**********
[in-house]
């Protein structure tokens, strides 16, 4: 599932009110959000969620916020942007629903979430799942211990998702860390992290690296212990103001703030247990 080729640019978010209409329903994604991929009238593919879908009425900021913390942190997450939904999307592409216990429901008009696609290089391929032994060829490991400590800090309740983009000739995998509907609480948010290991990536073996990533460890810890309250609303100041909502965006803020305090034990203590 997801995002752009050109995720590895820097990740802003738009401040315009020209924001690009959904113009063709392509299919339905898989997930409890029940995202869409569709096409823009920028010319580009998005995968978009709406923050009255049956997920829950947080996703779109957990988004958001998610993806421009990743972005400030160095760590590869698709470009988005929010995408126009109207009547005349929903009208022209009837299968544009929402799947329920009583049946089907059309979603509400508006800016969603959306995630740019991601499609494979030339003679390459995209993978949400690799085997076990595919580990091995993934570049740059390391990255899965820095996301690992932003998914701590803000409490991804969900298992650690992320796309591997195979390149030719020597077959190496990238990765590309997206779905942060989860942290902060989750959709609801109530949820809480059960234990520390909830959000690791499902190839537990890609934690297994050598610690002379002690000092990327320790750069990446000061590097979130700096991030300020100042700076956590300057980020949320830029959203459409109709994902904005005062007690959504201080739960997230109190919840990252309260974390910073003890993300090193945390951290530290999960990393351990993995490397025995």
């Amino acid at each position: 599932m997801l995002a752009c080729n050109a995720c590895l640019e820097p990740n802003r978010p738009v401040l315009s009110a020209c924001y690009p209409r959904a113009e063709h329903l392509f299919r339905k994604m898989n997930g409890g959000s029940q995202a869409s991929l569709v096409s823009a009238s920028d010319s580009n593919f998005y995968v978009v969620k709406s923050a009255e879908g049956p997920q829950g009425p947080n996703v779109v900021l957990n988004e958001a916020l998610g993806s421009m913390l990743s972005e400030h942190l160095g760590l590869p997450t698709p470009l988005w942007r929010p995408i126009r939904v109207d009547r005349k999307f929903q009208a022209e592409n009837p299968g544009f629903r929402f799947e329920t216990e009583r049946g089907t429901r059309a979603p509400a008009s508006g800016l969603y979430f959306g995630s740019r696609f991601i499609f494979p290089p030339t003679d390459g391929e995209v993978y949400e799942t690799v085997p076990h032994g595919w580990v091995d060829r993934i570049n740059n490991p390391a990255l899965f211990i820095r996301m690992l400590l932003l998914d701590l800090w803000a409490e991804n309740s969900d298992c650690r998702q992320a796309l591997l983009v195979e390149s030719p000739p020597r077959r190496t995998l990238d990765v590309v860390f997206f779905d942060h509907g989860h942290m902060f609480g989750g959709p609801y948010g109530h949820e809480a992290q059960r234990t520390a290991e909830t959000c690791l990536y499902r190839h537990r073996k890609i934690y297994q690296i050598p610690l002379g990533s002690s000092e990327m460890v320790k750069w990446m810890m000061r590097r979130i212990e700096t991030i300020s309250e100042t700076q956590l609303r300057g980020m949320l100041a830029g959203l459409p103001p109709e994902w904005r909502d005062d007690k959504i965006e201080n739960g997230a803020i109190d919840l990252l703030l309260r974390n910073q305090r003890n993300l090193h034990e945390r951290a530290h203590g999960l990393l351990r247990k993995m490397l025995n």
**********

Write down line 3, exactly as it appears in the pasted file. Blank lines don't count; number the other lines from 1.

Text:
């Amino acid at each position: 599932m997801l995002a752009c080729n050109a995720c590895l640019e820097p990740n802003r978010p738009v401040l315009s009110a020209c924001y690009p209409r959904a113009e063709h329903l392509f299919r339905k994604m898989n997930g409890g959000s029940q995202a869409s991929l569709v096409s823009a009238s920028d010319s580009n593919f998005y995968v978009v969620k709406s923050a009255e879908g049956p997920q829950g009425p947080n996703v779109v900021l957990n988004e958001a916020l998610g993806s421009m913390l990743s972005e400030h942190l160095g760590l590869p997450t698709p470009l988005w942007r929010p995408i126009r939904v109207d009547r005349k999307f929903q009208a022209e592409n009837p299968g544009f629903r929402f799947e329920t216990e009583r049946g089907t429901r059309a979603p509400a008009s508006g800016l969603y979430f959306g995630s740019r696609f991601i499609f494979p290089p030339t003679d390459g391929e995209v993978y949400e799942t690799v085997p076990h032994g595919w580990v091995d060829r993934i570049n740059n490991p390391a990255l899965f211990i820095r996301m690992l400590l932003l998914d701590l800090w803000a409490e991804n309740s969900d298992c650690r998702q992320a796309l591997l983009v195979e390149s030719p000739p020597r077959r190496t995998l990238d990765v590309v860390f997206f779905d942060h509907g989860h942290m902060f609480g989750g959709p609801y948010g109530h949820e809480a992290q059960r234990t520390a290991e909830t959000c690791l990536y499902r190839h537990r073996k890609i934690y297994q690296i050598p610690l002379g990533s002690s000092e990327m460890v320790k750069w990446m810890m000061r590097r979130i212990e700096t991030i300020s309250e100042t700076q956590l609303r300057g980020m949320l100041a830029g959203l459409p103001p109709e994902w904005r909502d005062d007690k959504i965006e201080n739960g997230a803020i109190d919840l990252l703030l309260r974390n910073q305090r003890n993300l090193h034990e945390r951290a530290h203590g999960l990393l351990r247990k993995m490397l025995n």